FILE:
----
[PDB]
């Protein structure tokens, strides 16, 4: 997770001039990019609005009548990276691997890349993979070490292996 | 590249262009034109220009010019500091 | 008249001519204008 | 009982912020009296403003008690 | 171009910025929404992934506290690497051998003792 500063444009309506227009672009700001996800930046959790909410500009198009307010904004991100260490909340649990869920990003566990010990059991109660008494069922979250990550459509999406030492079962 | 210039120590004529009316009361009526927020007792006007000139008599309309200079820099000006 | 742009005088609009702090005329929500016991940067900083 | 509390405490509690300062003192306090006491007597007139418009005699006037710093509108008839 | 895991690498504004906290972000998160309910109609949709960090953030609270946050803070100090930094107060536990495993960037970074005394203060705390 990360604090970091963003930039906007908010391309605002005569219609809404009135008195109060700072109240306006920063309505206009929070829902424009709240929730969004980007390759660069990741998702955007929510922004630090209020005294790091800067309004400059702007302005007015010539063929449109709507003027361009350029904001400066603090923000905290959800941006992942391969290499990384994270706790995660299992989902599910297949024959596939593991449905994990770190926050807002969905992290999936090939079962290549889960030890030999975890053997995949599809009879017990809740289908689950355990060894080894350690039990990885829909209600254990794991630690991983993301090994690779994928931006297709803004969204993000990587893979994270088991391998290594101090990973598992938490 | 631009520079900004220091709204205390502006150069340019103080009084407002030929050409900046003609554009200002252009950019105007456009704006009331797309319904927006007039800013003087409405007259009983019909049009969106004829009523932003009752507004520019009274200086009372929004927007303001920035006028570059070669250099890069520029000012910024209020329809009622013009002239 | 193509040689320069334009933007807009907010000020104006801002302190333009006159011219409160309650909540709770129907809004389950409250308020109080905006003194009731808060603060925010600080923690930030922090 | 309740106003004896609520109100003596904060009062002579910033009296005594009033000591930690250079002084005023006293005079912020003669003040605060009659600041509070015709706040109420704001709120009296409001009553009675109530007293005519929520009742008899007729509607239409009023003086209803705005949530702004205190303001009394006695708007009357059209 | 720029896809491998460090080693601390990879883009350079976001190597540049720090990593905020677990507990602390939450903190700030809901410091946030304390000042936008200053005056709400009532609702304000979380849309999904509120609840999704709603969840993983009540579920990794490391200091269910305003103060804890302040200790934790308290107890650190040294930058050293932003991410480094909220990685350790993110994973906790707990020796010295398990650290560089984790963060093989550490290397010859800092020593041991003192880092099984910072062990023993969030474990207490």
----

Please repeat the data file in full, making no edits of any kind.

[PDB]
């Protein structure tokens, strides 16, 4: 997770001039990019609005009548990276691997890349993979070490292996 | 590249262009034109220009010019500091 | 008249001519204008 | 009982912020009296403003008690 | 171009910025929404992934506290690497051998003792 500063444009309506227009672009700001996800930046959790909410500009198009307010904004991100260490909340649990869920990003566990010990059991109660008494069922979250990550459509999406030492079962 | 210039120590004529009316009361009526927020007792006007000139008599309309200079820099000006 | 742009005088609009702090005329929500016991940067900083 | 509390405490509690300062003192306090006491007597007139418009005699006037710093509108008839 | 895991690498504004906290972000998160309910109609949709960090953030609270946050803070100090930094107060536990495993960037970074005394203060705390 990360604090970091963003930039906007908010391309605002005569219609809404009135008195109060700072109240306006920063309505206009929070829902424009709240929730969004980007390759660069990741998702955007929510922004630090209020005294790091800067309004400059702007302005007015010539063929449109709507003027361009350029904001400066603090923000905290959800941006992942391969290499990384994270706790995660299992989902599910297949024959596939593991449905994990770190926050807002969905992290999936090939079962290549889960030890030999975890053997995949599809009879017990809740289908689950355990060894080894350690039990990885829909209600254990794991630690991983993301090994690779994928931006297709803004969204993000990587893979994270088991391998290594101090990973598992938490 | 631009520079900004220091709204205390502006150069340019103080009084407002030929050409900046003609554009200002252009950019105007456009704006009331797309319904927006007039800013003087409405007259009983019909049009969106004829009523932003009752507004520019009274200086009372929004927007303001920035006028570059070669250099890069520029000012910024209020329809009622013009002239 | 193509040689320069334009933007807009907010000020104006801002302190333009006159011219409160309650909540709770129907809004389950409250308020109080905006003194009731808060603060925010600080923690930030922090 | 309740106003004896609520109100003596904060009062002579910033009296005594009033000591930690250079002084005023006293005079912020003669003040605060009659600041509070015709706040109420704001709120009296409001009553009675109530007293005519929520009742008899007729509607239409009023003086209803705005949530702004205190303001009394006695708007009357059209 | 720029896809491998460090080693601390990879883009350079976001190597540049720090990593905020677990507990602390939450903190700030809901410091946030304390000042936008200053005056709400009532609702304000979380849309999904509120609840999704709603969840993983009540579920990794490391200091269910305003103060804890302040200790934790308290107890650190040294930058050293932003991410480094909220990685350790993110994973906790707990020796010295398990650290560089984790963060093989550490290397010859800092020593041991003192880092099984910072062990023993969030474990207490």